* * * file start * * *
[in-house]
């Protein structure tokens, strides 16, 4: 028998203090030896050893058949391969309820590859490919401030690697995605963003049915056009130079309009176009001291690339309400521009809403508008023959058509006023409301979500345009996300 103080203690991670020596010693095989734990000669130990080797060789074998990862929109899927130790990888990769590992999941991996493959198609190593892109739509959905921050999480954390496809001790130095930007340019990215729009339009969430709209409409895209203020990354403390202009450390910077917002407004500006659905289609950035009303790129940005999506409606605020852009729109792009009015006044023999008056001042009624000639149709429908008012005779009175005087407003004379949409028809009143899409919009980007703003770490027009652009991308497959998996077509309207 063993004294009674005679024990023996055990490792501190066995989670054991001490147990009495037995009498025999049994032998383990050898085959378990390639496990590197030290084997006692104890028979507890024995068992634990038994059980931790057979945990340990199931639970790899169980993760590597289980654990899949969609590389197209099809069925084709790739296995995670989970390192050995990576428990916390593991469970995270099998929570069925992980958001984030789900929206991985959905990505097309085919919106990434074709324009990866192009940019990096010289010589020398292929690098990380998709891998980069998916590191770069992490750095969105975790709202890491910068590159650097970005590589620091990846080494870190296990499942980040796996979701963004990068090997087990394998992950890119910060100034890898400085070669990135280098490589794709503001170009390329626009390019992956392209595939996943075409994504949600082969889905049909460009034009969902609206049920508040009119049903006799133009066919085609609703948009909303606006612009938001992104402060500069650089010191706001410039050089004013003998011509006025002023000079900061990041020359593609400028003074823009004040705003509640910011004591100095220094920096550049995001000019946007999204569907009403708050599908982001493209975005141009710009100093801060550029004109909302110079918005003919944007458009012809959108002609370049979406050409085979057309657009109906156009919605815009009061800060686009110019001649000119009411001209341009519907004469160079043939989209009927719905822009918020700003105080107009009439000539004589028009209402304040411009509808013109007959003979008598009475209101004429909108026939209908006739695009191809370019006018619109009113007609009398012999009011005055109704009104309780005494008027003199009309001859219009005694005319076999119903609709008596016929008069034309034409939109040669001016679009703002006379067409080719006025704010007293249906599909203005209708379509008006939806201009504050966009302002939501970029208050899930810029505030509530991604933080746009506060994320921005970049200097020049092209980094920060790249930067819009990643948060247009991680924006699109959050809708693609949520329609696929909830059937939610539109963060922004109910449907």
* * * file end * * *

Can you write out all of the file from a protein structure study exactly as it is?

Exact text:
[in-house]
């Protein structure tokens, strides 16, 4: 028998203090030896050893058949391969309820590859490919401030690697995605963003049915056009130079309009176009001291690339309400521009809403508008023959058509006023409301979500345009996300 103080203690991670020596010693095989734990000669130990080797060789074998990862929109899927130790990888990769590992999941991996493959198609190593892109739509959905921050999480954390496809001790130095930007340019990215729009339009969430709209409409895209203020990354403390202009450390910077917002407004500006659905289609950035009303790129940005999506409606605020852009729109792009009015006044023999008056001042009624000639149709429908008012005779009175005087407003004379949409028809009143899409919009980007703003770490027009652009991308497959998996077509309207 063993004294009674005679024990023996055990490792501190066995989670054991001490147990009495037995009498025999049994032998383990050898085959378990390639496990590197030290084997006692104890028979507890024995068992634990038994059980931790057979945990340990199931639970790899169980993760590597289980654990899949969609590389197209099809069925084709790739296995995670989970390192050995990576428990916390593991469970995270099998929570069925992980958001984030789900929206991985959905990505097309085919919106990434074709324009990866192009940019990096010289010589020398292929690098990380998709891998980069998916590191770069992490750095969105975790709202890491910068590159650097970005590589620091990846080494870190296990499942980040796996979701963004990068090997087990394998992950890119910060100034890898400085070669990135280098490589794709503001170009390329626009390019992956392209595939996943075409994504949600082969889905049909460009034009969902609206049920508040009119049903006799133009066919085609609703948009909303606006612009938001992104402060500069650089010191706001410039050089004013003998011509006025002023000079900061990041020359593609400028003074823009004040705003509640910011004591100095220094920096550049995001000019946007999204569907009403708050599908982001493209975005141009710009100093801060550029004109909302110079918005003919944007458009012809959108002609370049979406050409085979057309657009109906156009919605815009009061800060686009110019001649000119009411001209341009519907004469160079043939989209009927719905822009918020700003105080107009009439000539004589028009209402304040411009509808013109007959003979008598009475209101004429909108026939209908006739695009191809370019006018619109009113007609009398012999009011005055109704009104309780005494008027003199009309001859219009005694005319076999119903609709008596016929008069034309034409939109040669001016679009703002006379067409080719006025704010007293249906599909203005209708379509008006939806201009504050966009302002939501970029208050899930810029505030509530991604933080746009506060994320921005970049200097020049092209980094920060790249930067819009990643948060247009991680924006699109959050809708693609949520329609696929909830059937939610539109963060922004109910449907």